2019 marks 10 years for Voice of Witness as a nonprofit, and in celebration of this exciting milestone, we’re resurfacing powerful stories from every oral history book in our series. Though time has passed since these stories were first published, many of the themes and issues they address are as relevant and important as ever.
Millions of immigrants risk deportation and imprisonment by living in the U.S. without legal status every day. They arrive from around the world for countless reasons. Many come simply to make a living. Others are fleeing persecution in their native countries. In the U.S., they live underground, with little protection from exploitation at the hands of human smugglers, employers, or law enforcement.
Underground America, the third book in the Voice of Witness series, presents the remarkable oral histories of men and women struggling to carve a life for themselves in the U.S.
As the current administration continues to propel hateful rhetoric about newcomers, these voices are a powerful reminder that the challenges immigrants and refugees face at the U.S. border and once they arrive are ongoing, and we just continue to amplify their stories.
In this excerpt, narrator Yogesh describes some of the legal challenges he faced trying to become a permanent U.S. resident, and why the passing of the DREAM Act, which has faced major threats in recent years, was so important to him as a young immigrant who only knew the U.S. as his home.
Yogesh came to the United States from India when he was eleven. He was here legally until the age of twenty-one, when he became, in effect, a legal orphan. No longer a dependent, he was stripped from his parents’ green card application, which had been pending for seventeen years. His parents were here legally, and held work permits. But the only way in which Yogesh could become a legal US resident is through a change in the law. At the time when Yogesh told us his story, he expressed hope that the DREAM Act would pass, so he could gain legal residency.
First my parents came to the U.S., to St. Louis, without my brother and me. We stayed on at my uncle’s. My parents thought it would only be a matter of months and then they’d send for us and we’d join them. So a month went by, another and another. Eventually it became two years. It was hard living without our parents. Every time they’d call, my brother would cry after we hung up. It wasn’t that my uncle and aunt didn’t love us—I mean they treated us just like their own kids—it was just that it wasn’t the same.
I’ve been told the reason it took so long is that my parents were promised things by a lawyer. Actually he was only pretending to be a lawyer; he was a notary. And he gave them the wrong information about immigration. He kept telling them they would be able to get green cards soon. And once they had green cards, it would be a lot easier to get us over. But the green cards weren’t going through. In seventeen years, my parents’ green cards still haven’t come through.
Both my parents were putting in a lot of hours every day at jobs. My father was working as a cashier. My mother found a job as a secretary. It hasn’t worked out too badly for them. They recently bought a house. But I think they have their regrets. Especially given my brother’s and my situation. They have work permits and now that we are no longer dependents, we’ve lost our legal status.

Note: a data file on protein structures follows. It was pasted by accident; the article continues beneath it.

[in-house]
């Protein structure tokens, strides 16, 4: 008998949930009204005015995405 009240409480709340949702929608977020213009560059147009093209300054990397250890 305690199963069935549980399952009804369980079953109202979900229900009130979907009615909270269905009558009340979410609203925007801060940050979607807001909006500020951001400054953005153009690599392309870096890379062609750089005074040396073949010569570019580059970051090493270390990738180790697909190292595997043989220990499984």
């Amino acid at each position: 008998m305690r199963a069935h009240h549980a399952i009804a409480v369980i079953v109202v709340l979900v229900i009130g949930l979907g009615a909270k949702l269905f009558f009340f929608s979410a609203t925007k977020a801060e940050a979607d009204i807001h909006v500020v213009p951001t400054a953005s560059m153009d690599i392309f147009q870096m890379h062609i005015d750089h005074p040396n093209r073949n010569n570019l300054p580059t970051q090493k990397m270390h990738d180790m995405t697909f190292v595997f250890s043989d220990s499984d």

“Every other week we would hear about an immigration raid that had taken place somewhere in the Midwest. So now we were waiting again, but not sure for what.”
I started college in autumn of 2001, hopeful that it was only a matter of time before my family’s immigration trouble would be resolved. There was talk then on Capitol Hill of some way of resolving the status of undocumented immigrants in the United States. But then September 11th happened. I remember the day very clearly. We were glued to the TV. The following weeks would only worsen the situation as we heard and read about stories in local papers about people being deported due to immigration violations. We had heard that people in a situation similar to my father’s, who had to get their work permits renewed every year, were denied their renewal permit. We didn’t know what to expect. Every other week we would hear about an immigration raid that had taken place somewhere in the Midwest. So now we were waiting again, but not sure for what.
My own situation is still waiting. Now, it’s five years after 9/11. But I’ve become optimistic lately because I would be covered by the DREAM Act, if it passes. I actually met with Senator Dick Durbin from Illinois about it. The weird thing was that when we met, the senator himself told me he didn’t even know how his mother came to this country. He only knew she came from Lithuania. And there was Senator Durbin’s senior counsel, or his policy director—I forget his exact position—he said that his grandfather had actually come to this country in an illegal way, I think, from Lebanon. He said someone had told his grandfather, “When you see the Statue of Liberty, jump in the water and swim for shore.” And that’s how his grandfather entered into this country.
So I was taken aback by all that, but also it gave me some reason to hope. Paperwise, I don’t have a status. But this doesn’t mean I’m not American. Because I mean, I’ll say it: there’s no way I could go back to India. I don’t know what I would do.